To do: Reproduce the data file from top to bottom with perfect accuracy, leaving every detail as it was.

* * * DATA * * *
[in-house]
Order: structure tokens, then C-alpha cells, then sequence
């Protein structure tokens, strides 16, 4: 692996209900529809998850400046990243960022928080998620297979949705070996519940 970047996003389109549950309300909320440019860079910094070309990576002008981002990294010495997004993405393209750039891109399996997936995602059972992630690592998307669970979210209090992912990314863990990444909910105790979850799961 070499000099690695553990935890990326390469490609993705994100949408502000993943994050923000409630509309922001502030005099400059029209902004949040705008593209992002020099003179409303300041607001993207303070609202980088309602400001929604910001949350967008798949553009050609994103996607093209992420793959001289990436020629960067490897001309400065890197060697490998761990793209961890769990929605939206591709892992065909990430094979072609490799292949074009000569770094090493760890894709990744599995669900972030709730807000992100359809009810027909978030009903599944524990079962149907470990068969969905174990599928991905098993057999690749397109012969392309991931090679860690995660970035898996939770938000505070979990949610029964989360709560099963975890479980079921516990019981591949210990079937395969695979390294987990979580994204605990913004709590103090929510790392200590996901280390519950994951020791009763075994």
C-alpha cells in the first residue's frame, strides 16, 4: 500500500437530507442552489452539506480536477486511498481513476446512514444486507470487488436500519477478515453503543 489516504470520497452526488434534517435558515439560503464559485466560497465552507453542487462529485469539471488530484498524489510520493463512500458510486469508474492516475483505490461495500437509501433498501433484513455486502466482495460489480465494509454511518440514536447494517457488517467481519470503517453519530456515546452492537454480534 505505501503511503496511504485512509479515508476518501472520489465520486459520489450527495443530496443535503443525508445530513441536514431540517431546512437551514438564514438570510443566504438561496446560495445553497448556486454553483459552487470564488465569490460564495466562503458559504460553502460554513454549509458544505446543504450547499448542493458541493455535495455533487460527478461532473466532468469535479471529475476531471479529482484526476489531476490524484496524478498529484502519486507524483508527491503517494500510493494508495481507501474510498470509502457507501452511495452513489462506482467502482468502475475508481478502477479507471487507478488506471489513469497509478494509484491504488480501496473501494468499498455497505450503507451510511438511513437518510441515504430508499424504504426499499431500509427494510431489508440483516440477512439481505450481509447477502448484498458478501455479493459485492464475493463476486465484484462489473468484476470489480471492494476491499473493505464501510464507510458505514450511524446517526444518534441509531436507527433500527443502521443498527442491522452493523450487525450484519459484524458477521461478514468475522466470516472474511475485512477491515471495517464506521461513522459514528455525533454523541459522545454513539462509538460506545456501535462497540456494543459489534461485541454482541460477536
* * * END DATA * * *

[in-house]
Order: structure tokens, then C-alpha cells, then sequence
């Protein structure tokens, strides 16, 4: 692996209900529809998850400046990243960022928080998620297979949705070996519940 970047996003389109549950309300909320440019860079910094070309990576002008981002990294010495997004993405393209750039891109399996997936995602059972992630690592998307669970979210209090992912990314863990990444909910105790979850799961 070499000099690695553990935890990326390469490609993705994100949408502000993943994050923000409630509309922001502030005099400059029209902004949040705008593209992002020099003179409303300041607001993207303070609202980088309602400001929604910001949350967008798949553009050609994103996607093209992420793959001289990436020629960067490897001309400065890197060697490998761990793209961890769990929605939206591709892992065909990430094979072609490799292949074009000569770094090493760890894709990744599995669900972030709730807000992100359809009810027909978030009903599944524990079962149907470990068969969905174990599928991905098993057999690749397109012969392309991931090679860690995660970035898996939770938000505070979990949610029964989360709560099963975890479980079921516990019981591949210990079937395969695979390294987990979580994204605990913004709590103090929510790392200590996901280390519950994951020791009763075994």
C-alpha cells in the first residue's frame, strides 16, 4: 500500500437530507442552489452539506480536477486511498481513476446512514444486507470487488436500519477478515453503543 489516504470520497452526488434534517435558515439560503464559485466560497465552507453542487462529485469539471488530484498524489510520493463512500458510486469508474492516475483505490461495500437509501433498501433484513455486502466482495460489480465494509454511518440514536447494517457488517467481519470503517453519530456515546452492537454480534 505505501503511503496511504485512509479515508476518501472520489465520486459520489450527495443530496443535503443525508445530513441536514431540517431546512437551514438564514438570510443566504438561496446560495445553497448556486454553483459552487470564488465569490460564495466562503458559504460553502460554513454549509458544505446543504450547499448542493458541493455535495455533487460527478461532473466532468469535479471529475476531471479529482484526476489531476490524484496524478498529484502519486507524483508527491503517494500510493494508495481507501474510498470509502457507501452511495452513489462506482467502482468502475475508481478502477479507471487507478488506471489513469497509478494509484491504488480501496473501494468499498455497505450503507451510511438511513437518510441515504430508499424504504426499499431500509427494510431489508440483516440477512439481505450481509447477502448484498458478501455479493459485492464475493463476486465484484462489473468484476470489480471492494476491499473493505464501510464507510458505514450511524446517526444518534441509531436507527433500527443502521443498527442491522452493523450487525450484519459484524458477521461478514468475522466470516472474511475485512477491515471495517464506521461513522459514528455525533454523541459522545454513539462509538460506545456501535462497540456494543459489534461485541454482541460477536